Consider the breakdown of the closeness of our extended families.  With this breakdown toward nuclear families, parents lost a natural source of learning to be a parent from experienced, knowledgeable and wise older family members.  We are left to figuring it out amongst ourselves, by trial and error, over the internet and through reading of books.  As humans, though we have the capacity to learn visually and aurally, we forget that we are foundationally kinesthetic learners who learn at first, and throughout life at the core, through mimicry.  So, without models, we lost what it means to protect and consider our children, or junior roles.  What I get is that consideration is the respect we give our junior counterparts and how they learn what it is to respect.  But when parents who lack this understanding live by “do as I say not as I do”, what other outcome could there possibly be than rebellion and disrespect?!

That said, I’m still not sure about the husband-wife concept.  For me, true consensual partnership is the goal in my relationship.  I just truly believe there is great learning here for a good number of relationships, especially the parent-child relationships.  Elders/Seniors need to realize that respect must be earned and find every opportunity to learn the how of doing so.  If you’re interested, let me know.  I’m happy to share options that have worked for me.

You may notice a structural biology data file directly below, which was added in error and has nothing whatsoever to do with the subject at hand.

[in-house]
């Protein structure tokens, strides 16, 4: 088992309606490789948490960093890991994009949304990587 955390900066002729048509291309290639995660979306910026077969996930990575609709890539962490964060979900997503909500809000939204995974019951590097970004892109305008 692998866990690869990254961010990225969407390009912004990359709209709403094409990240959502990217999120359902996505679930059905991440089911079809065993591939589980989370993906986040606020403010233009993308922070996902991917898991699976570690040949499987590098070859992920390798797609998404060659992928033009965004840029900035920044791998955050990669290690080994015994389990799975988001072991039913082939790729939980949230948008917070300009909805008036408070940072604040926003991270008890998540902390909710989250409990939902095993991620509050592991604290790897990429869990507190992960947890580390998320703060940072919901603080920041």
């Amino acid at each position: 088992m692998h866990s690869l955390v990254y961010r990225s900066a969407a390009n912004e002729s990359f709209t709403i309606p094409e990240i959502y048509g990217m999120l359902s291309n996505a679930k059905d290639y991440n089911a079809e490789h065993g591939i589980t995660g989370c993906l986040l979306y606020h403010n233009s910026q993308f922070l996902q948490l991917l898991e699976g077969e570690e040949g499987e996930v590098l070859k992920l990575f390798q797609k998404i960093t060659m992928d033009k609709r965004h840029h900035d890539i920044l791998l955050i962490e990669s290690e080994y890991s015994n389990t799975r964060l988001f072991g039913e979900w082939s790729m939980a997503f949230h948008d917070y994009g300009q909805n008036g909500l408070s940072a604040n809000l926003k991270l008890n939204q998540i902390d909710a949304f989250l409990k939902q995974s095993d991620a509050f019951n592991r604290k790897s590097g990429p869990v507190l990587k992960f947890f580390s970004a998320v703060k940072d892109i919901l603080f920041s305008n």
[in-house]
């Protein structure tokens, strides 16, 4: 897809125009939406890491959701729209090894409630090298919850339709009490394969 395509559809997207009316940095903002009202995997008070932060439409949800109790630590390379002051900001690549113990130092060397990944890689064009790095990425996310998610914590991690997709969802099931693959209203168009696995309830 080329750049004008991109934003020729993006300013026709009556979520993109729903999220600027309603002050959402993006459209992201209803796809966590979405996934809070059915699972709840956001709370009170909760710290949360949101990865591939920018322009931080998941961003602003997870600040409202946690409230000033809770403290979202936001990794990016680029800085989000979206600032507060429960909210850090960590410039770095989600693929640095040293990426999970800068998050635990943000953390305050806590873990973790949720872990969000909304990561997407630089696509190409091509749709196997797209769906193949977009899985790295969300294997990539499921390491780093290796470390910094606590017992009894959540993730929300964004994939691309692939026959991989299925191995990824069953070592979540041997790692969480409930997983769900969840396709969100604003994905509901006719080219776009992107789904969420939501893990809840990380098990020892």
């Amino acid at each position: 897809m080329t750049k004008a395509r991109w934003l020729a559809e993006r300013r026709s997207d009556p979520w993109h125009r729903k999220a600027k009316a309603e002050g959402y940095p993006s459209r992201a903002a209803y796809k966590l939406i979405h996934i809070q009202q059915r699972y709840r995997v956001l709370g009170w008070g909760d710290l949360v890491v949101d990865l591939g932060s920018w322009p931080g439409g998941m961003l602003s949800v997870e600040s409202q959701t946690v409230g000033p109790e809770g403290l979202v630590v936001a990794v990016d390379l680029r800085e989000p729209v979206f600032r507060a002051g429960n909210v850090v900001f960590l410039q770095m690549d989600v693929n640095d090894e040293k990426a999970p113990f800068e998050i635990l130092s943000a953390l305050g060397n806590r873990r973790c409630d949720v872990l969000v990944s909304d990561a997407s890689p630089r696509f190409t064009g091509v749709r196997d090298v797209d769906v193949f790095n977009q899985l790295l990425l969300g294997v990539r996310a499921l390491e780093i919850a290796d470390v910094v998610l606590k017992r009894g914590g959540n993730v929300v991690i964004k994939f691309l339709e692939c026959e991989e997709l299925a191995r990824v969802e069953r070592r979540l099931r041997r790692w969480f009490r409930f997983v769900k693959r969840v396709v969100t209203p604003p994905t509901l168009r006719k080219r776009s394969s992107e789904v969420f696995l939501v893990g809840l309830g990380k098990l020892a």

Further thought… It has since occurred to me that senior/junior can merely represent the level of knowledge or wisdom comparatively holds in relationship to another.  With regard to my marriage, there are times when I am more “in the know” on a matter and times when my husband is.  In this way, we compliment one another, drawing on our respective strengths.  So, though this comparative wisdom piece may perhaps be more skewed in age related relationships, it occurs to me that any partnership might be served to recognize the wisdom and strength of both parties.  What parent has not learned from their children?

Until next time, make life marvelous!

Hugs out to ya…